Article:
5 years into #BlackLivesMatter, advocates say challenges remain

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Black Lives Matter activist Jalen Ewing of Olivet College in Michigan.

Darien Velasquez

Black Lives Matter activist Jalen Ewing of Olivet College in Michigan.

It’s already been five years since the death of Trayvon Martin, whose killing helped ignite the Black Lives Matter movement.

Martin, an unarmed 17-year-old black male from Sanford, Florida, was shot by neighborhood watch volunteer George Zimmerman. Zimmerman claimed self-defense and was acquitted of a second-degree murder charge.

What started as a hashtag has drawn national and worldwide attention to African-American rights.

According to a 2016 Pew Research Center survey, general awareness of Black Lives Matter is common among black and white U.S. adults, but attitudes about the movement vary greatly. About six in 10 blacks believe that Black Lives Matter will ultimately be effective in bringing about racial equality, according to the survey.

Jalen Ewing, an activist from Olivet College, fears for the future of Donald Trump and the Black Lives Matter Movement.

“Trump is my president, what can I do? He’s a bad man, but what can I do?” Ewing said.

About three-quarters of blacks expected race relations to worsen following Trump’s election as president, according to a recent Pew Research Center survey.

“I grew up in Detroit, 7 mile to Curtis to Greenview,” Ewing said. “I’ve met people who don’t like me simply because I’m a young black man with dreads and tattoos. I’m automatically a thug because I’m from Detroit.”

Olivet College is a private institution in Olivet, Michigan. It has an undergraduate enrollment of 989 students, with 815 students being white.

“Back in Detroit, people accepted me. Fast forward to college, it was a complete culture shock,” Ewing said. “People treated me differently because I was black, and it hit me mentally because I felt like I wasn’t wanted in school.”

“I didn’t want to go to class or to football practice. I stopped answering my phone and distanced myself from a lot of people.”

The phrase “Black Lives Matter” is often associated with the hashtag and the social media movement. It gets murky trying to find who’s the expert and who’s simply using a hashtag.

“The Black Lives Matter movement has created a lot of subgroups,” said Antone Price, a junior student at Michigan State University and a member of the MSU E.L.I.T.E (Exceeding Leadership and Innovating True Excellence).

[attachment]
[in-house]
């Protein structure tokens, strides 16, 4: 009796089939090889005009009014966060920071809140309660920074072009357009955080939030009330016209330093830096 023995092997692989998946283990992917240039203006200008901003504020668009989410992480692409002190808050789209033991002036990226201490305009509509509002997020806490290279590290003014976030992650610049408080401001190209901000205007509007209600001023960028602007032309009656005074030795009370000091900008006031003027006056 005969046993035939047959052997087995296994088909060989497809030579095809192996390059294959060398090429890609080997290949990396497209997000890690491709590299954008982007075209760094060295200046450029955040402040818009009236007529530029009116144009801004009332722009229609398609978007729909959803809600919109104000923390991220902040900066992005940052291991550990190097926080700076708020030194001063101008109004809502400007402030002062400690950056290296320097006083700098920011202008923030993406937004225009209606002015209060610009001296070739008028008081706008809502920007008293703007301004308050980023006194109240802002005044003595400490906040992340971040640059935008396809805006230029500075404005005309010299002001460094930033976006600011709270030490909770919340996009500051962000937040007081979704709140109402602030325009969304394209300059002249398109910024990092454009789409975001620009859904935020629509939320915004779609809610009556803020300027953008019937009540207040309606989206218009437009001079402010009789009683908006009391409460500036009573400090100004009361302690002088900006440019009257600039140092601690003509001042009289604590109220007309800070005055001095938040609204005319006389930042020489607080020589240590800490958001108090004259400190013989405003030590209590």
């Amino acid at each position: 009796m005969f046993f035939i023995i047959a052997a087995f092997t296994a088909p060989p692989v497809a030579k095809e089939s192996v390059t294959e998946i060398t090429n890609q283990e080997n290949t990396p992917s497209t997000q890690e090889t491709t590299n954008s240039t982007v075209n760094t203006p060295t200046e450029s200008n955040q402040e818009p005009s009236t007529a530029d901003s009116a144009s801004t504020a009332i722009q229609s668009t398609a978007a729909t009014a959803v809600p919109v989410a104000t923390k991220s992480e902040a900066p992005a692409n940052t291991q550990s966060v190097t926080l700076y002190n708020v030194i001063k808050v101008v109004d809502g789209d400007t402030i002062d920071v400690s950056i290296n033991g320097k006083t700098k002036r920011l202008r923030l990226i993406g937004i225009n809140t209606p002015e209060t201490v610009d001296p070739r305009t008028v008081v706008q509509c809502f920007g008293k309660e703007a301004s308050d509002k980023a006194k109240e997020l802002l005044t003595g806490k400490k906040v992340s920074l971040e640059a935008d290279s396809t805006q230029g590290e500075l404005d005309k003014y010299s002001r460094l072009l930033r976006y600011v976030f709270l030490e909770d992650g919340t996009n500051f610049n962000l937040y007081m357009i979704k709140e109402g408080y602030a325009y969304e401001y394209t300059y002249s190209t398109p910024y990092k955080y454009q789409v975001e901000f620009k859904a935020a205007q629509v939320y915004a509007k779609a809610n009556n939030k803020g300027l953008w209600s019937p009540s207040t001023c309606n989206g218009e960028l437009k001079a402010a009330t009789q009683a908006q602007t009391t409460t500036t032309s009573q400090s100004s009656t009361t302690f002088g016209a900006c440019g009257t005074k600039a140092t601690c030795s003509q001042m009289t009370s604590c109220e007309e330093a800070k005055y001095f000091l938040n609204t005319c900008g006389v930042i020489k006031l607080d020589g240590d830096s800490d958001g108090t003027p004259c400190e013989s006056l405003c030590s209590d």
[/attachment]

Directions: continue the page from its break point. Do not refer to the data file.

“As an E.L.I.T.E., I advocate for the advancement of African-American males on campus,” Price said.  

About four in 10 blacks are doubtful that the U.S. will ever achieve racial equality, according to the Pew Research Center.

“Being a black man in Detroit was hard,” Price said. “ It was a constant struggle to survive but that’s what’s shaped me into such a hard worker.”

Amanda McCafferty, a junior studying advertising and women’s and gender studies at Michigan State University, encourages peaceful protesting.

“I’m a white girl from Troy but I believe in ending hate and bigotry,” McCafferty said.

Four-in-ten whites say they support the Black Lives Movement at least somewhat, and this is particularly the case among white Democrats and those younger than 30, according to a recent survey conducted by the Pew Research Center. 

“A protest is an experience,” McCafferty said. “I’ve marched with Black Lives Matter activists because marches are informative and I think it’s important to be more informed with what’s going on in our world,” said McCafferty.

It doesn’t matter if you’re gay, straight, black or white, everyone deserves to be accepted,” McCafferty said.

About 6-in-10 white Republicans say too much attention is paid to race and racial issues these days, while only 21% of Democrats agree, according to the Pew Research Center.

“All lives matter,” Ewing said. “But police brutality is just another form of slavery without the the chains.”

“Whether you’re white, black, Hispanic or Asian, we’re all worthy of being free,” Ewing said.

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